Playing To Win

After spending the last few years living in England, professional footballer Lane Gerrard has come home to New Zealand. When a story breaks in the paper claiming heís the father of a nine year old boy, Lane wants to get to the bottom of these lies. But when he confronts the alleged accuser, sheís nothing he expected. Feisty and looking as innocent as a lamb, Kate Alexander goes toe to toe with him before throwing him out of her house, but after seeing her son Lane can only think the story is true. Jamie is the spitting image of Lane. Working together to find out the truth, Lane and Kate grow closer. But someone doesnít want them getting close, and when the pranks turn dangerous, Lane realizes that itís not just Kateís life on the line, itís his heart too.


Iím not sure what I expected from Playing to Win, but it certainly wasnít the deep emotionally engaging story I got. Right from the start I connected with Kate, battling single mum with a spirit worth envy. I found her and Laneís first encounter funny and tense, alive with their feelings. Shelley Munro has done a wonderful job of mixing up the emotions in this scene, Laneís anger boils while poor Kate is left in shock. I loved the way she came out fighting when it finally sank in what he was accusing her of. Kate carries scars and isnít about to trust Lane no matter how bad she feels for him. For Jamieís sake Kate has no choice but to help Lane find the answers heís looking for. With them getting closer to each other, the attraction they feel only deepens, and when the pranks start turning nasty, both are forced to pay more attention to the threat. Ms. Munro weaves the different emotions and situations with ease and before you know it youíre at the end of the book. Besides being emotionally deep, Playing to Win builds to a suspenseful moment that left me breathless. The tension in the story builds with each page you turn, and I found myself trying to work out the truth as well as the identity of the person stalking Kate. However, Ms. Munro kept me guessing until the end. Iím not sure what was more nerve-racking, the sexual tension, the mystery of Jamieís father or the stalker. All the secondary characters add depth, and Ms. Munro brings them to life brilliantly. If youíre after a book that engages on all levels, you canít go past Playing to Win by Shelley Munro.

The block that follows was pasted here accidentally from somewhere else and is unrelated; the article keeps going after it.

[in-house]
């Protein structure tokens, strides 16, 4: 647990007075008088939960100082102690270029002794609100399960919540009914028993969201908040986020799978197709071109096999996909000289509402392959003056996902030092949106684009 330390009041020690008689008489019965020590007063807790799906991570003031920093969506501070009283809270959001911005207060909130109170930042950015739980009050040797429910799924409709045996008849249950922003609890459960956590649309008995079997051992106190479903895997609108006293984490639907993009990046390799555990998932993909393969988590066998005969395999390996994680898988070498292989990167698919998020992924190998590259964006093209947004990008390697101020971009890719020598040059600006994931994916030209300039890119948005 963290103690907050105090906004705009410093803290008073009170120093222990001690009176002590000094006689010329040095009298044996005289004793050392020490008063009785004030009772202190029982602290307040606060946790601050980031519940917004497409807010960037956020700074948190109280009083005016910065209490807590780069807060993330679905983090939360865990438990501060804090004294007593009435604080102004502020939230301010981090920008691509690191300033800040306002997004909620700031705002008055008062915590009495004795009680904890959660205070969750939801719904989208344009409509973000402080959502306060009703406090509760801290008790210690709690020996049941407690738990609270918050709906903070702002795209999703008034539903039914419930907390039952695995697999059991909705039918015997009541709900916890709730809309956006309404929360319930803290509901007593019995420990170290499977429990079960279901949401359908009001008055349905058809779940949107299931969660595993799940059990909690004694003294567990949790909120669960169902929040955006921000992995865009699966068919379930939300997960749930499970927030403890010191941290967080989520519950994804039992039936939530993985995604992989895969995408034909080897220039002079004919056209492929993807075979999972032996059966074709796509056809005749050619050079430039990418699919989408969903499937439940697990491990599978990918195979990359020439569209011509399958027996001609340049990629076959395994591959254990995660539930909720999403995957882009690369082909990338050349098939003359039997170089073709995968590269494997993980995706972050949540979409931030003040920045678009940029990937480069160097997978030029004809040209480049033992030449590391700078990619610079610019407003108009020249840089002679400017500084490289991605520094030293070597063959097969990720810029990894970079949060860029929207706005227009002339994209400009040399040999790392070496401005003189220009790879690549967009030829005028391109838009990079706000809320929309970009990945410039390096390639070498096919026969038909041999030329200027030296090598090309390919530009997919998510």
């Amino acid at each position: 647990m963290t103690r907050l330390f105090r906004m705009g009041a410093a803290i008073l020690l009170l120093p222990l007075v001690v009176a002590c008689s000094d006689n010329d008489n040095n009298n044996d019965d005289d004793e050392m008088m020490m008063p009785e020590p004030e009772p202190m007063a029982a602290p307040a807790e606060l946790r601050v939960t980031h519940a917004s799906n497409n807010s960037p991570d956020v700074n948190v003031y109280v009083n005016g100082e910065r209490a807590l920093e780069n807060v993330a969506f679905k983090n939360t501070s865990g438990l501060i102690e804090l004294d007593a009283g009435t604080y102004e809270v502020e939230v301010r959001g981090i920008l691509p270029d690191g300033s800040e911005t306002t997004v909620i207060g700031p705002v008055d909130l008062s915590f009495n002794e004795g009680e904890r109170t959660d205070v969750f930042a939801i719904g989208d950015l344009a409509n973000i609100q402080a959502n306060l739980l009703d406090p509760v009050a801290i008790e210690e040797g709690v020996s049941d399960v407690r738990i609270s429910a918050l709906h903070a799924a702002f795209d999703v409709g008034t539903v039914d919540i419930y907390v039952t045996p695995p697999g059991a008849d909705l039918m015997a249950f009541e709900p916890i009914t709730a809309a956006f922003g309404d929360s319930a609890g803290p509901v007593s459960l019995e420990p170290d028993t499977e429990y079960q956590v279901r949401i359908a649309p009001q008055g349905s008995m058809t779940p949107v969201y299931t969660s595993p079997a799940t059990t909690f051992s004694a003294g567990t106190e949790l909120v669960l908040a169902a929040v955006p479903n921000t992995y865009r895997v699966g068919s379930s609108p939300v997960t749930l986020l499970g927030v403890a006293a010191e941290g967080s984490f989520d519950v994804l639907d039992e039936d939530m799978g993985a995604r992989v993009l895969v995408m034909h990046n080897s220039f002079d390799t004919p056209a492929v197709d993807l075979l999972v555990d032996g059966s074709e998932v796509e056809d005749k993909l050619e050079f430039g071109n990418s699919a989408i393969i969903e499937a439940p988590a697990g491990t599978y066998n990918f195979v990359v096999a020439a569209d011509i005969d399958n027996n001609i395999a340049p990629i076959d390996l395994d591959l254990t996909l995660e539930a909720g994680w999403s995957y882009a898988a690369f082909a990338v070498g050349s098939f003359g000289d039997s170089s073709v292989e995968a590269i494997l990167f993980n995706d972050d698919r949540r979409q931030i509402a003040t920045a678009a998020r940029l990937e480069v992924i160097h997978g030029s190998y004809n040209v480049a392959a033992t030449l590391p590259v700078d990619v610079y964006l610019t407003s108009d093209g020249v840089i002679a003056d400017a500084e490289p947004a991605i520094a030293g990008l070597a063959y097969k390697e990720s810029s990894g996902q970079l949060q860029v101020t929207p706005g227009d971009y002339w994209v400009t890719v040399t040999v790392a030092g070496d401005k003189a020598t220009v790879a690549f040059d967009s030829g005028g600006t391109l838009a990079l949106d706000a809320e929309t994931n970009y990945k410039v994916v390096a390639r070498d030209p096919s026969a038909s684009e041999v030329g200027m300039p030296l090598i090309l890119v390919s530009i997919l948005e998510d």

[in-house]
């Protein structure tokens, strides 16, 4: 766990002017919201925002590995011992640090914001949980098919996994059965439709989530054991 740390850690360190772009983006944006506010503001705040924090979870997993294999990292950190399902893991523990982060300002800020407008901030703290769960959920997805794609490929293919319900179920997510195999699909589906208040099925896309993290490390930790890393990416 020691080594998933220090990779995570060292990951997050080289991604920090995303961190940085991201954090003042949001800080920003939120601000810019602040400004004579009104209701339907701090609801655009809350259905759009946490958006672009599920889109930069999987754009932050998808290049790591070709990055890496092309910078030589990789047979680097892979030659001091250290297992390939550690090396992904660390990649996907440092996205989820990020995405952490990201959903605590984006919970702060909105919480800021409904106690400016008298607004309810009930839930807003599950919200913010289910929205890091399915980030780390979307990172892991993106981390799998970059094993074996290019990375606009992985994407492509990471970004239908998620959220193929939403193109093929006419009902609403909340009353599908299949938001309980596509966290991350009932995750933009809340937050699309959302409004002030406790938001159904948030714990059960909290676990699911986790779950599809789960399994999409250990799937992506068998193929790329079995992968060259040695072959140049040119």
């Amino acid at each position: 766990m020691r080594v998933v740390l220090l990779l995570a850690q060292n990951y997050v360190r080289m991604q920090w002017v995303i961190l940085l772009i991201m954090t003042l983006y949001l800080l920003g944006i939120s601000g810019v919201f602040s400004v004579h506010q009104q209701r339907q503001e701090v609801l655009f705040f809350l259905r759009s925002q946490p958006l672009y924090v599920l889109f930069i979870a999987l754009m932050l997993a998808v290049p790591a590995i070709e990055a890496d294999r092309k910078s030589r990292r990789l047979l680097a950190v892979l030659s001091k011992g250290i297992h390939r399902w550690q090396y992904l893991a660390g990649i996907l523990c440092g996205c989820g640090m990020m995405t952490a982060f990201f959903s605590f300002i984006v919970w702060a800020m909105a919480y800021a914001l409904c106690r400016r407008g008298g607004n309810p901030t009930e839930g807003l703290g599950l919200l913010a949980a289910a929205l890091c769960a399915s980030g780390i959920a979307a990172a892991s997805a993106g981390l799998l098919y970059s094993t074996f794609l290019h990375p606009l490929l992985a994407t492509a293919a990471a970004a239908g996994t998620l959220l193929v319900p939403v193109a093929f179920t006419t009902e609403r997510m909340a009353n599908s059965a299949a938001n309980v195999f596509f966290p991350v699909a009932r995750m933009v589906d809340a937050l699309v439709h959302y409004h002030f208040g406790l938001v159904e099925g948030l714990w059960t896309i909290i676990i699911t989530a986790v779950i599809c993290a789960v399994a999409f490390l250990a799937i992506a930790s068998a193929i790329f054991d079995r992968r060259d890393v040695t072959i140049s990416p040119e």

Reviewed by: Rachel C.


Rachel C.